Eid Iraq attacks kill 22

October 2, 2008 12:00 am

, BAGHDAD, October 2 – Twin suicide bombings near Shiite mosques in Baghdad on Thursday killed at least 16 people as worshippers celebrated Eid al-Fitr, the festival marking the end of the holy Muslim month of Ramadan, officials said.

Another six people were shot dead in an ambush in a restive city north of the capital, they said.

Security officials said a suicide bomber blew himself up in Jadida, a Shiite district of southern Baghdad, killing 12 people and wounding 30.

In the second attack, a bomber slammed his explosives-filled car into an Iraqi military armoured vehicle at a checkpoint near a mosque in the nearby neighbourhood of Zafaraniyah, the officials said.

The blast killed four people, including three soldiers, and wounded 10 worshippers.

Six people were also killed when gunmen opened fire at a minibus near the city of Baquba, the capital of the restive province of Diyala, a security official said.

Diyala is one of the most dangerous provinces of and insurgents have managed to carry out attacks there despite heavy military crackdowns by security forces.

On Wednesday, four people were killed and 15 wounded in a car bomb attack at a mosque in Balad, north of Baghdad, as devotees gathered for prayers, the military said.

The bomb exploded in the car park of the Sayid Mohammed mosque in Balad in the Sunni province of Salaheddin, the military said, adding that there was no damage to the mosque.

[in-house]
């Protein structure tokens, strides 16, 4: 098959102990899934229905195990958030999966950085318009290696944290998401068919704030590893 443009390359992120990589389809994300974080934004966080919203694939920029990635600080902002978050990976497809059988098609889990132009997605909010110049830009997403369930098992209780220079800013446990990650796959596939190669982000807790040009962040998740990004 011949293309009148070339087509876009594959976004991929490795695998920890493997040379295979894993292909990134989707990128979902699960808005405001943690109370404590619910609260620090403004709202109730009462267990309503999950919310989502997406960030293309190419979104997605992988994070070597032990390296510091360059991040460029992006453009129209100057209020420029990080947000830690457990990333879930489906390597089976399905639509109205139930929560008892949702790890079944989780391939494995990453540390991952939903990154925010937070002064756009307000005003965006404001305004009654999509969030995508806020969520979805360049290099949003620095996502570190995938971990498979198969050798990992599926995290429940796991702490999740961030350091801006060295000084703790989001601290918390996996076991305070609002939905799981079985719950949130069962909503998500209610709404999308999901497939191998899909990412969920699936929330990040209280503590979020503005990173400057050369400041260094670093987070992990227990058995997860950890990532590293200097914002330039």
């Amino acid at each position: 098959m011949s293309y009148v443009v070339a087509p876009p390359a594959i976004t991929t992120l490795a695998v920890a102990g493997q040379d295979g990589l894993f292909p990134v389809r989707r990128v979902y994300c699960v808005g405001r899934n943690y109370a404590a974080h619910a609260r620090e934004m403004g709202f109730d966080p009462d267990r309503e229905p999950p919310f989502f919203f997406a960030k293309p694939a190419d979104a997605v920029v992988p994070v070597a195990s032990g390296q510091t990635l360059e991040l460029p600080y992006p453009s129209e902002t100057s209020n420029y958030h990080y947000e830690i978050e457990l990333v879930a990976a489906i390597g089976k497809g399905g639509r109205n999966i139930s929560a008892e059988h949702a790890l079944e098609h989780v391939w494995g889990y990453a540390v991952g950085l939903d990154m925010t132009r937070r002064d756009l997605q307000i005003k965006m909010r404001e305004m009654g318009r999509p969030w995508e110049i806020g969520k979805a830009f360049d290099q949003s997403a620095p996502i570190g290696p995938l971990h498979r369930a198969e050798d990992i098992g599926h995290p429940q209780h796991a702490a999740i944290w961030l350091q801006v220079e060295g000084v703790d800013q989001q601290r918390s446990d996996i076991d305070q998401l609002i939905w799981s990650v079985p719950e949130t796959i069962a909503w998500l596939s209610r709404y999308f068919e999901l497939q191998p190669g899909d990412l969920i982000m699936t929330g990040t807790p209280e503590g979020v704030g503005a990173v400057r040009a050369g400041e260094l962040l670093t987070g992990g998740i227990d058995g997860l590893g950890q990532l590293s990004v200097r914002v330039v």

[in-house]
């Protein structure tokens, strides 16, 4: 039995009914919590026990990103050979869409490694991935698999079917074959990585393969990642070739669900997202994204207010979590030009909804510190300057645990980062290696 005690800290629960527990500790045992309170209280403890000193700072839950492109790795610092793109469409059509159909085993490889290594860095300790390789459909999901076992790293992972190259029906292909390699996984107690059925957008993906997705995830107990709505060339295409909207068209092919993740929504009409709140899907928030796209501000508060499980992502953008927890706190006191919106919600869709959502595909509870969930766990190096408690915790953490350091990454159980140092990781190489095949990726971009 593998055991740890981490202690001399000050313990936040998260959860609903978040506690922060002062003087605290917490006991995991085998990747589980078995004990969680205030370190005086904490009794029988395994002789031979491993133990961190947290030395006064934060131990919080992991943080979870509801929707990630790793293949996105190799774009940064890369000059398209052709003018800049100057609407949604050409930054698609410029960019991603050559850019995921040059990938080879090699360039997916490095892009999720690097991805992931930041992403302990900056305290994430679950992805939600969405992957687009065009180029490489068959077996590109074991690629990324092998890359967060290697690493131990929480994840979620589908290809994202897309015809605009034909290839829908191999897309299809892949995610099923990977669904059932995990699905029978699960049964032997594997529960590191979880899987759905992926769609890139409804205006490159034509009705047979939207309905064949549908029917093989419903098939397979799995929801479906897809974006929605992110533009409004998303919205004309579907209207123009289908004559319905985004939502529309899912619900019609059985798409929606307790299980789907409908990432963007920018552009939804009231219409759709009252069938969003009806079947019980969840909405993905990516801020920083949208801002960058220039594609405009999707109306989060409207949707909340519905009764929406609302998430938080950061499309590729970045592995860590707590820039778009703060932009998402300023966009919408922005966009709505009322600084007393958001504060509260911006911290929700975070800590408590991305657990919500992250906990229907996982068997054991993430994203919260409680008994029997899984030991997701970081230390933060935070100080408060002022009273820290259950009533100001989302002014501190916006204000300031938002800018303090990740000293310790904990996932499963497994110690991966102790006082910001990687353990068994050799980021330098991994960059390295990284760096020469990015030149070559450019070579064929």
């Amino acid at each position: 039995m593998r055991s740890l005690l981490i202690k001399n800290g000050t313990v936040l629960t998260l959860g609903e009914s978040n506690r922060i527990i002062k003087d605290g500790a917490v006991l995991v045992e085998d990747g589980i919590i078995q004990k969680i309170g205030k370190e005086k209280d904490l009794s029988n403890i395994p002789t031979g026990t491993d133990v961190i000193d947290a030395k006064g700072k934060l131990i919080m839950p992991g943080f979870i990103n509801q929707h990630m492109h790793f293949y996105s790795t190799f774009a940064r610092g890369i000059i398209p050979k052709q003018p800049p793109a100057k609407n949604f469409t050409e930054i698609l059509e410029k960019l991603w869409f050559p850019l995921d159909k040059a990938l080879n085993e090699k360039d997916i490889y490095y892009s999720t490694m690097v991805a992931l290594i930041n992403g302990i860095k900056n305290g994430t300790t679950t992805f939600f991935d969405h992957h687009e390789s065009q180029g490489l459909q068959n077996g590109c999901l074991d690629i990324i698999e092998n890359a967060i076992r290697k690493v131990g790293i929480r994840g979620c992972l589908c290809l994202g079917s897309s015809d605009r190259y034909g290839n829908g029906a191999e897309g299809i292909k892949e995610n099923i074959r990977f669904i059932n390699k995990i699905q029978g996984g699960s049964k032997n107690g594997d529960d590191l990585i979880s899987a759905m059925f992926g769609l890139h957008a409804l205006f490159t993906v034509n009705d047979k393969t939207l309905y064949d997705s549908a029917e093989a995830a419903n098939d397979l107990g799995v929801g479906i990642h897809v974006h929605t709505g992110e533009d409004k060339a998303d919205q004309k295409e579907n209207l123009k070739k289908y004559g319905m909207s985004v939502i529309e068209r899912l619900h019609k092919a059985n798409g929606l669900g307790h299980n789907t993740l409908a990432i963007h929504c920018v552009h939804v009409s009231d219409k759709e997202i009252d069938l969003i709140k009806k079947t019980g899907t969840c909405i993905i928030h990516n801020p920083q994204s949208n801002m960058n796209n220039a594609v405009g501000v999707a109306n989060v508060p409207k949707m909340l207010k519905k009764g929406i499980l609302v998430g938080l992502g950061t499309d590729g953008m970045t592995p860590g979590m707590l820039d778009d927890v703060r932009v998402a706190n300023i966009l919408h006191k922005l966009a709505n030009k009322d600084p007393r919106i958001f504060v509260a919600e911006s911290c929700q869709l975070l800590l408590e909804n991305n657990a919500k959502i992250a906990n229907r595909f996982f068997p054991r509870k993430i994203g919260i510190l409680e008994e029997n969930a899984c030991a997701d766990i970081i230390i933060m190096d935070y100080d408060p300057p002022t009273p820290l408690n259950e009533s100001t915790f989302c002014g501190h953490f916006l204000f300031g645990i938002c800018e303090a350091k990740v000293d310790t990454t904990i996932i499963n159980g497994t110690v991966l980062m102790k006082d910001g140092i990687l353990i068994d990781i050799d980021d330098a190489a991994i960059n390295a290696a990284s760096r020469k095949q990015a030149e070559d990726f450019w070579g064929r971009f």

The latest wave of attacks came as the majority of Shiites in celebrated Eid, a day after Sunni Muslims began to mark the end of Ramadan.

has seen a downward trend in violence since the middle of last year, although bloodshed spiked in March and April during clashes between Shiite militiamen and US-led security forces.

In September, a total of 440 Iraqis were killed in militia and insurgent violence, including 359 civilians, 26 Iraqi soldiers and 55 policemen, according to figures from various ministries.

The death toll was little changed from 431 in August.

US and Iraqi officials claim that violence in the country is at a four-year low, but recent weeks have seen a slight spike in deadly attacks.

The first 21 days of Ramadan were the quietest fasting period in the Iraqi capital in three years, Major General Jeffery Hammond, the commander for Baghdad, said last week.

He said the period saw just 60 attacks compared with 600 in 2007 and 800 in 2006 — the year when sectarian violence erupted across .

However, Hammond said Baghdad was now witnessing "4.2 attacks per day, 89 percent less than in 2006 and 83 less than in 2007."

Hammond noted that there had been a spike in violence over the past few days, but said it was not still reversing the overall downward trend.

"There has been a slight increase of violence in September," he said, adding that this was always the trend during Ramadan.

But the rise has not changed the overall declining trend, he said.


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